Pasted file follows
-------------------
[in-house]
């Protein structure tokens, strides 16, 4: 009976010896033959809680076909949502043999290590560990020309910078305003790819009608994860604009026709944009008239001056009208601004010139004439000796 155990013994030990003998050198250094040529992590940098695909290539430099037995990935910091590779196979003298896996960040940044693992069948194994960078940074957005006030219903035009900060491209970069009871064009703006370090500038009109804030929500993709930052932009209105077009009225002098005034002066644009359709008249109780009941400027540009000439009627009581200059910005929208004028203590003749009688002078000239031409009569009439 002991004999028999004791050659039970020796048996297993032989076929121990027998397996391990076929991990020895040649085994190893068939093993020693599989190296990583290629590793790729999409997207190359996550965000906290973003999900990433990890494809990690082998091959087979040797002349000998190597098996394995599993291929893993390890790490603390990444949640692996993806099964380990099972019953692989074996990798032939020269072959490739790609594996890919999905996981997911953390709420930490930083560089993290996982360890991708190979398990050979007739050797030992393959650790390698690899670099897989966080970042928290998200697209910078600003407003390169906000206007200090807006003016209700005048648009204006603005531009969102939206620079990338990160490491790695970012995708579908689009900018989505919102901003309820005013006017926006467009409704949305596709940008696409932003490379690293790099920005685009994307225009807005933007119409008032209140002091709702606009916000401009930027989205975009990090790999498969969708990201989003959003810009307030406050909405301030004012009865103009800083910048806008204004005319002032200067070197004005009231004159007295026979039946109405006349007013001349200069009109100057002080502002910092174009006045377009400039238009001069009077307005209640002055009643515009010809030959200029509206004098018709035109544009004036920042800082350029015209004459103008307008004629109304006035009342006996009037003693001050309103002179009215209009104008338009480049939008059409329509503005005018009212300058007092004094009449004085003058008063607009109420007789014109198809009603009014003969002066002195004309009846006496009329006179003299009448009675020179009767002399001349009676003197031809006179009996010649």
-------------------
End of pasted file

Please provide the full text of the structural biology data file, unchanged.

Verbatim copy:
[in-house]
């Protein structure tokens, strides 16, 4: 009976010896033959809680076909949502043999290590560990020309910078305003790819009608994860604009026709944009008239001056009208601004010139004439000796 155990013994030990003998050198250094040529992590940098695909290539430099037995990935910091590779196979003298896996960040940044693992069948194994960078940074957005006030219903035009900060491209970069009871064009703006370090500038009109804030929500993709930052932009209105077009009225002098005034002066644009359709008249109780009941400027540009000439009627009581200059910005929208004028203590003749009688002078000239031409009569009439 002991004999028999004791050659039970020796048996297993032989076929121990027998397996391990076929991990020895040649085994190893068939093993020693599989190296990583290629590793790729999409997207190359996550965000906290973003999900990433990890494809990690082998091959087979040797002349000998190597098996394995599993291929893993390890790490603390990444949640692996993806099964380990099972019953692989074996990798032939020269072959490739790609594996890919999905996981997911953390709420930490930083560089993290996982360890991708190979398990050979007739050797030992393959650790390698690899670099897989966080970042928290998200697209910078600003407003390169906000206007200090807006003016209700005048648009204006603005531009969102939206620079990338990160490491790695970012995708579908689009900018989505919102901003309820005013006017926006467009409704949305596709940008696409932003490379690293790099920005685009994307225009807005933007119409008032209140002091709702606009916000401009930027989205975009990090790999498969969708990201989003959003810009307030406050909405301030004012009865103009800083910048806008204004005319002032200067070197004005009231004159007295026979039946109405006349007013001349200069009109100057002080502002910092174009006045377009400039238009001069009077307005209640002055009643515009010809030959200029509206004098018709035109544009004036920042800082350029015209004459103008307008004629109304006035009342006996009037003693001050309103002179009215209009104008338009480049939008059409329509503005005018009212300058007092004094009449004085003058008063607009109420007789014109198809009603009014003969002066002195004309009846006496009329006179003299009448009675020179009767002399001349009676003197031809006179009996010649």